• The guidelines have basically laid down the uniform protocol to be followed by all states for monitoring and enforcement of rules. The gist of which is that enforcement of rules must continue even after the grant of green nod to the leaseholder through measures such as environment audit.
  • In case of river sand mining, which is pertinent to Goa, the guidelines have stipulated that precautions must be taken that the water flows unhindered and the river meandering does not get affected.
  • Furthermore, no river mining must be permitted in an area up to width of 100 meter from the active edge of the embankments or distance prescribed by the irrigation department.
  • To curb illegal sand mining, the recommendation is to use of technology through remote surveillance, drones, etc.
  • The states have been asked to monitor the movement of sand at different levels, for instance, at the time of sale and purchase at stockyards, and during transportation.
  • The guidelines have said that sand transportation must be carried out with valid transport permits, and should be checked through an online monitoring system.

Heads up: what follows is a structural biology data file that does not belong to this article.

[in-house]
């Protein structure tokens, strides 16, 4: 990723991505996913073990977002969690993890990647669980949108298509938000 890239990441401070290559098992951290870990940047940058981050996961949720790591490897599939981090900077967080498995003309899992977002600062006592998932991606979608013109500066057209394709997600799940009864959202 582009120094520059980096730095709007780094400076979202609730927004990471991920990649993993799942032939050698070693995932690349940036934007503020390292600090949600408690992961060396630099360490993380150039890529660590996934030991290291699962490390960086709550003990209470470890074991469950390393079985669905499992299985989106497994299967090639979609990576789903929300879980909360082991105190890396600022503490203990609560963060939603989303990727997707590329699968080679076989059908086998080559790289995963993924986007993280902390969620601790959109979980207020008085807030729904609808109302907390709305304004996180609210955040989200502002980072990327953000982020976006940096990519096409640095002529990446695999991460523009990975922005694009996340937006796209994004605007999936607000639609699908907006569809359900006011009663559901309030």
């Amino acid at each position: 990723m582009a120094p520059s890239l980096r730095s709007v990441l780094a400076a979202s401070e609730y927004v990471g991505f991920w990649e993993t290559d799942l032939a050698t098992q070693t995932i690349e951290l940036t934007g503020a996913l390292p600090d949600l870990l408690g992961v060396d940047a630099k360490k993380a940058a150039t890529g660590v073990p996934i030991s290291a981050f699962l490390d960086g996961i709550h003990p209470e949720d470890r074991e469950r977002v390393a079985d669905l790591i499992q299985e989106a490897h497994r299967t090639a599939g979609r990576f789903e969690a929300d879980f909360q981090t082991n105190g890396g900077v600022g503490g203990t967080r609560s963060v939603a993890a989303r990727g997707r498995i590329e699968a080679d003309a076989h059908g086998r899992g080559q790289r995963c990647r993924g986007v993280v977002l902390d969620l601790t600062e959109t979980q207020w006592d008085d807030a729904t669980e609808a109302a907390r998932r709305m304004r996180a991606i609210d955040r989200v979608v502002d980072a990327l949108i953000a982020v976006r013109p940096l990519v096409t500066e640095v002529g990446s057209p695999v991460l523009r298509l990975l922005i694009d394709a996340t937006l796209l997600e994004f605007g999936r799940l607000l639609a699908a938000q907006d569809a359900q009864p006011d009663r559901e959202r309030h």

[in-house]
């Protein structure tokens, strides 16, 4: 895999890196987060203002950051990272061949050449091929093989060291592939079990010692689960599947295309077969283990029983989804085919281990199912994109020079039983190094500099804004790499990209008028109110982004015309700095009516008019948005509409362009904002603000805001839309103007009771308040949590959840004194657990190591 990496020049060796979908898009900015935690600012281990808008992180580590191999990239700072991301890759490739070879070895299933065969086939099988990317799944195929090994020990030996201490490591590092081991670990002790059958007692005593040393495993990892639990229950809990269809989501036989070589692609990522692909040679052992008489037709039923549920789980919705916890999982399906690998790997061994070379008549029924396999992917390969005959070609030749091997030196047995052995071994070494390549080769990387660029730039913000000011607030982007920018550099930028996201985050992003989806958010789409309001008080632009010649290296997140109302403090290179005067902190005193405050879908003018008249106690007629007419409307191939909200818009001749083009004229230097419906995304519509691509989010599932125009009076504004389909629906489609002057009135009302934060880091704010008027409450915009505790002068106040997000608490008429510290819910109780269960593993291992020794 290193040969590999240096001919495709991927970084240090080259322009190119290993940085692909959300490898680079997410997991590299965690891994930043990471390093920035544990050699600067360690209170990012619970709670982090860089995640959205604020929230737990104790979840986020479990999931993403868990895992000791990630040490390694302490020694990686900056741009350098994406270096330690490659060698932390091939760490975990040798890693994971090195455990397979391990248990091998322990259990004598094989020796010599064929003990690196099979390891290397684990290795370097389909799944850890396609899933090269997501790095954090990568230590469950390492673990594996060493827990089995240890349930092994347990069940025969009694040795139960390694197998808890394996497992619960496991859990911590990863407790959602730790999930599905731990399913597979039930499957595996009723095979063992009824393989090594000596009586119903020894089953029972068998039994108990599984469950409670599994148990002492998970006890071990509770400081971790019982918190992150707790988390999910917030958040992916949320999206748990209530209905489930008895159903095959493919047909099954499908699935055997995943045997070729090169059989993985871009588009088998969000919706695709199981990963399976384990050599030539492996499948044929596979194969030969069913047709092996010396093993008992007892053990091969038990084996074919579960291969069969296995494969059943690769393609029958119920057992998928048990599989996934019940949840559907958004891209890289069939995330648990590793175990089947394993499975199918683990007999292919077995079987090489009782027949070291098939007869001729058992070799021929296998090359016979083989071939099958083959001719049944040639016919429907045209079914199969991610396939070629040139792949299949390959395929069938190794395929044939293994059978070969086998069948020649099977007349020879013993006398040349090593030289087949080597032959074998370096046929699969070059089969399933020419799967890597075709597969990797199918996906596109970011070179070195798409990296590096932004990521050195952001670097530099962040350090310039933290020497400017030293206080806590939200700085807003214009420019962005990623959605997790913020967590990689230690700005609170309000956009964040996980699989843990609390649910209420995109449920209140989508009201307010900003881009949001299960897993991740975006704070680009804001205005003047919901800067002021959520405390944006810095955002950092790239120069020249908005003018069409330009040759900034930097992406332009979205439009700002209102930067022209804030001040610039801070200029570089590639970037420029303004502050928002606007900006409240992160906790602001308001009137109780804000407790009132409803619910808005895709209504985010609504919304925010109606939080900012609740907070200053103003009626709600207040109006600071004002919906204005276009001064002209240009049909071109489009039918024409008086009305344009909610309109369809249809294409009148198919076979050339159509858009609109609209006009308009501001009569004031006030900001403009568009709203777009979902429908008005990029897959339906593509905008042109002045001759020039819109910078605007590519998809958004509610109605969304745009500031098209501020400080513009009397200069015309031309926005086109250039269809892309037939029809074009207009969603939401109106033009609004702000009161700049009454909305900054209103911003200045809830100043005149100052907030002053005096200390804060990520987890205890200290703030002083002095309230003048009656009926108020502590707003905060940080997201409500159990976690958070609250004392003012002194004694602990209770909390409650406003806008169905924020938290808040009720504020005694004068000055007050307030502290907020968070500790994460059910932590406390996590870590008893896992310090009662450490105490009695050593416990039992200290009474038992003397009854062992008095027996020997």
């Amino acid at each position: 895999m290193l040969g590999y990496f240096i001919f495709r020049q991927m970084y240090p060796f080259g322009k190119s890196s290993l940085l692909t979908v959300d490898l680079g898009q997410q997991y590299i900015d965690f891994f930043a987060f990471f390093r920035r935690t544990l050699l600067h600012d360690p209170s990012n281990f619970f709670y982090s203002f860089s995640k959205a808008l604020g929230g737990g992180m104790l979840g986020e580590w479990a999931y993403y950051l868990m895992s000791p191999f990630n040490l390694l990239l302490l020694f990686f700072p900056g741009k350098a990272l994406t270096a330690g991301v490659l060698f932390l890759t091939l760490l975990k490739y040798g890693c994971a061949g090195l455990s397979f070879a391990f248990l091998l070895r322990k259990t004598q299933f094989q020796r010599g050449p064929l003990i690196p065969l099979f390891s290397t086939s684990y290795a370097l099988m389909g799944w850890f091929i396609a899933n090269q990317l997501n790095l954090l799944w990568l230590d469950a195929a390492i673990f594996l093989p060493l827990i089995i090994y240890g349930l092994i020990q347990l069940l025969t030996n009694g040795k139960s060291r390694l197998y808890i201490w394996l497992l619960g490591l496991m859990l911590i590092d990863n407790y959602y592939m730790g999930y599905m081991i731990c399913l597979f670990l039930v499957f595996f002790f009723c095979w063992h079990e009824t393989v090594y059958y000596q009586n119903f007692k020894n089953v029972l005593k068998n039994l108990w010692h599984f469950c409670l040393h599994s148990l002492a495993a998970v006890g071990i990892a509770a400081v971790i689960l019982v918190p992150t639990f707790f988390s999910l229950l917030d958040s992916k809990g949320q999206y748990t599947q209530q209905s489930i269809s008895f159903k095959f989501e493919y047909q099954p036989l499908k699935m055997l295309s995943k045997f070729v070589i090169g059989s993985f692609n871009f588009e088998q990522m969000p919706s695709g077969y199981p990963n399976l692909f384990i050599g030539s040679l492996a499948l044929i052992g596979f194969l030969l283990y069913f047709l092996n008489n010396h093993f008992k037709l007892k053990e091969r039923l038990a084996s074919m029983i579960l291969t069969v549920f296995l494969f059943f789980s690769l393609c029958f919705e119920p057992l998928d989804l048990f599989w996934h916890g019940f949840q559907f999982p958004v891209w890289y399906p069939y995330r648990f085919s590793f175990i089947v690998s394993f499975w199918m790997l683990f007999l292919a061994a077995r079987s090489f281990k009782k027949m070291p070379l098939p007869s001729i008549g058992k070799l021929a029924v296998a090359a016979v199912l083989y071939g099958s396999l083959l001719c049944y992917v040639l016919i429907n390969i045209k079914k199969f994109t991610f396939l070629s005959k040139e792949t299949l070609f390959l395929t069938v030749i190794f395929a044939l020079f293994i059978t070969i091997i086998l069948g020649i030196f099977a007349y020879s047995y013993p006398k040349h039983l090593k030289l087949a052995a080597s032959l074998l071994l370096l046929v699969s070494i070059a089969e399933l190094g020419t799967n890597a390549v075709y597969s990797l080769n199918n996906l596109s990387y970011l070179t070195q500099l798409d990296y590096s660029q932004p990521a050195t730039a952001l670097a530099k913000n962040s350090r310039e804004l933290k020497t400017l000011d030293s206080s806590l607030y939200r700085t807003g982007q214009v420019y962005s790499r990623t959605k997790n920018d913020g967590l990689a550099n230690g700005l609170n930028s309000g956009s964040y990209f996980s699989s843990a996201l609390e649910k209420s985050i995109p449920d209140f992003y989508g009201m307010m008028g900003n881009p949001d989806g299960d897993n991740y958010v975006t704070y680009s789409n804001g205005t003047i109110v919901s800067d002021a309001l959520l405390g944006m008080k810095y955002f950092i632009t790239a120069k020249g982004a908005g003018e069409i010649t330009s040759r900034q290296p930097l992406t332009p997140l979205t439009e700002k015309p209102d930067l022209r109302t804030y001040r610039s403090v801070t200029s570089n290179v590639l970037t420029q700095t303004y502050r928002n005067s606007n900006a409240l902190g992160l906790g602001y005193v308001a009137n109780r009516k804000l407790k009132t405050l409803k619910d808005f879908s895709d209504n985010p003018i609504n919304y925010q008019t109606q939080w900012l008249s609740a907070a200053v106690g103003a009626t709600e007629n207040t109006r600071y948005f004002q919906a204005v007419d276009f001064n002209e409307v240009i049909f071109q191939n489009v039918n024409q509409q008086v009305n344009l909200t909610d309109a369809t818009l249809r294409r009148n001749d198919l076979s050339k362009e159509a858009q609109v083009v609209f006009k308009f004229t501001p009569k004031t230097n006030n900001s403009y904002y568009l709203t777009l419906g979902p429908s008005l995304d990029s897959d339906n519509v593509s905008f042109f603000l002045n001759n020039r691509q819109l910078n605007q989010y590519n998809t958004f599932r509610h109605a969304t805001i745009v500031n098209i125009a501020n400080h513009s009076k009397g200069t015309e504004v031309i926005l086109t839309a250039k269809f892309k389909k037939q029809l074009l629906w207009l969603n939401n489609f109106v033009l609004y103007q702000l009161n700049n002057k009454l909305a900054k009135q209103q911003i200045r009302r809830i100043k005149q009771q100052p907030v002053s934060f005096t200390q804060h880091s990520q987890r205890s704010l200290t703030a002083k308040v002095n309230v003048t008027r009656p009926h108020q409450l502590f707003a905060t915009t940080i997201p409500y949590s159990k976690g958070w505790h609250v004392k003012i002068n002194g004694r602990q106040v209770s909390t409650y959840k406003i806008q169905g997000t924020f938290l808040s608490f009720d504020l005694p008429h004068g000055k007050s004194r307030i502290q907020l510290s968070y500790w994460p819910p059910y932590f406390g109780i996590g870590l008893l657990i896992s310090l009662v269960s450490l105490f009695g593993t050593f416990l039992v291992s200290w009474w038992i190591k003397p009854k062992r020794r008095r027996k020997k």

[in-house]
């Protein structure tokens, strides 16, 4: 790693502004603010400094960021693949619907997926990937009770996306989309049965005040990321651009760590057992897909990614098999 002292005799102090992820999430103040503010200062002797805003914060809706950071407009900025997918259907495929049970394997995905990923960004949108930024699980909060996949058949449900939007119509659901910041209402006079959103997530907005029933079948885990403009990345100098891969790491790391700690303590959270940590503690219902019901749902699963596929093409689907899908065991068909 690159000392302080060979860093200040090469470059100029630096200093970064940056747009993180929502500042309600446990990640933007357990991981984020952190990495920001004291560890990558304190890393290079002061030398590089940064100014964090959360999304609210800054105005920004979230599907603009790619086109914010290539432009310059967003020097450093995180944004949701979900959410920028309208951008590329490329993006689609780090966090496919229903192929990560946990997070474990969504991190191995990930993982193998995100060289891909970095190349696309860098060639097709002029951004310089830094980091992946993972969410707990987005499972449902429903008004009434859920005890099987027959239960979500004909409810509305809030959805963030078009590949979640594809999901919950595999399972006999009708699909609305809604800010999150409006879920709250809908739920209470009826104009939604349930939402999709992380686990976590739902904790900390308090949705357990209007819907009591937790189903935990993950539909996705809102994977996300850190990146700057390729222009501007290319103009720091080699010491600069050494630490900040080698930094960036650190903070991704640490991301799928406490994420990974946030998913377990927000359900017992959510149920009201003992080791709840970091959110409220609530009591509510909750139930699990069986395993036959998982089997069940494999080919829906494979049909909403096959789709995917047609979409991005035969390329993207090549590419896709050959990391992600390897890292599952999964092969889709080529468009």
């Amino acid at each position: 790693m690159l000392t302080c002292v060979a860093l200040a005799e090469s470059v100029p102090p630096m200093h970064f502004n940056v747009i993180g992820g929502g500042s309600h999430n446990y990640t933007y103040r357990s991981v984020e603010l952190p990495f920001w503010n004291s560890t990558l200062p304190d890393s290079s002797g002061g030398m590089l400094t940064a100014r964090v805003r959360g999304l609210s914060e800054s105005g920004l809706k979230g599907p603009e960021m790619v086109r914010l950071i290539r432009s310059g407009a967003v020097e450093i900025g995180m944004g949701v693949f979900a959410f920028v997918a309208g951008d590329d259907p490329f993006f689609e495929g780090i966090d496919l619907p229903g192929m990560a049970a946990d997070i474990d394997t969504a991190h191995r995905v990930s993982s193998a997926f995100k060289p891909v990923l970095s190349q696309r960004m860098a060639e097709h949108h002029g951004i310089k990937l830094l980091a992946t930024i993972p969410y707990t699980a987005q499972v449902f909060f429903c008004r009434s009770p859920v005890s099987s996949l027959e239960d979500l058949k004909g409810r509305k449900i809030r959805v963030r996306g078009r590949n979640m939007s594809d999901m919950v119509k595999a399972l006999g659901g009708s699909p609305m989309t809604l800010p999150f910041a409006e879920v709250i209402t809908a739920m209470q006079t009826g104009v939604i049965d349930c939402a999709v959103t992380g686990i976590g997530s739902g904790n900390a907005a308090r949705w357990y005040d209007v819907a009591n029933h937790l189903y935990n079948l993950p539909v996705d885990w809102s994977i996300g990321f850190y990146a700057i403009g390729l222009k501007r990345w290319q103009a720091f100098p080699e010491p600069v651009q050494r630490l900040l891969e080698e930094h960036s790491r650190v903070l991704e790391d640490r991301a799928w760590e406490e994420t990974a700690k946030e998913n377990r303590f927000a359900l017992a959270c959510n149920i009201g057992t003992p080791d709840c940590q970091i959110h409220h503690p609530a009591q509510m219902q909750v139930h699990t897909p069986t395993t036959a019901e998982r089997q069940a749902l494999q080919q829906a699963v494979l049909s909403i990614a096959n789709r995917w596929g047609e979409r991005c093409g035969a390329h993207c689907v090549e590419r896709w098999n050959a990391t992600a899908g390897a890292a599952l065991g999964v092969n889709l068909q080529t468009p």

• The guidelines have recommended special monitoring near state borders.
  • To identify illegal sand mining, the MOEF has suggested field visits, use of GPS instruments and satellite images to calculate the mined out area.
  • The enforcement guidelines focus on the “effective monitoring of sand mining from the identification of sand mineral sources to its dispatch and end-use by consumers and the general public and looks at a uniform protocol for the whole country”
  • The 2020 guidelines are to be enforced simultaneously with the Sustainable Sand Management Guidelines, 2016, but in instances where the two sets of guidelines may seem to be in conflict, the new set will hold legal precedence.
  • In cases where rivers become district boundaries or state boundaries, the districts or states sharing the boundary shall constitute the combined task force for monitoring of mined materials, mining activity and participate in the preparation of District Survey Reports (DSR) by providing appropriate inputs.
  • The guidelines say the detailed survey needs to be carried out for quantification of minerals and the demand and supply of the riverbed material through market survey, including the future demand for the next five years.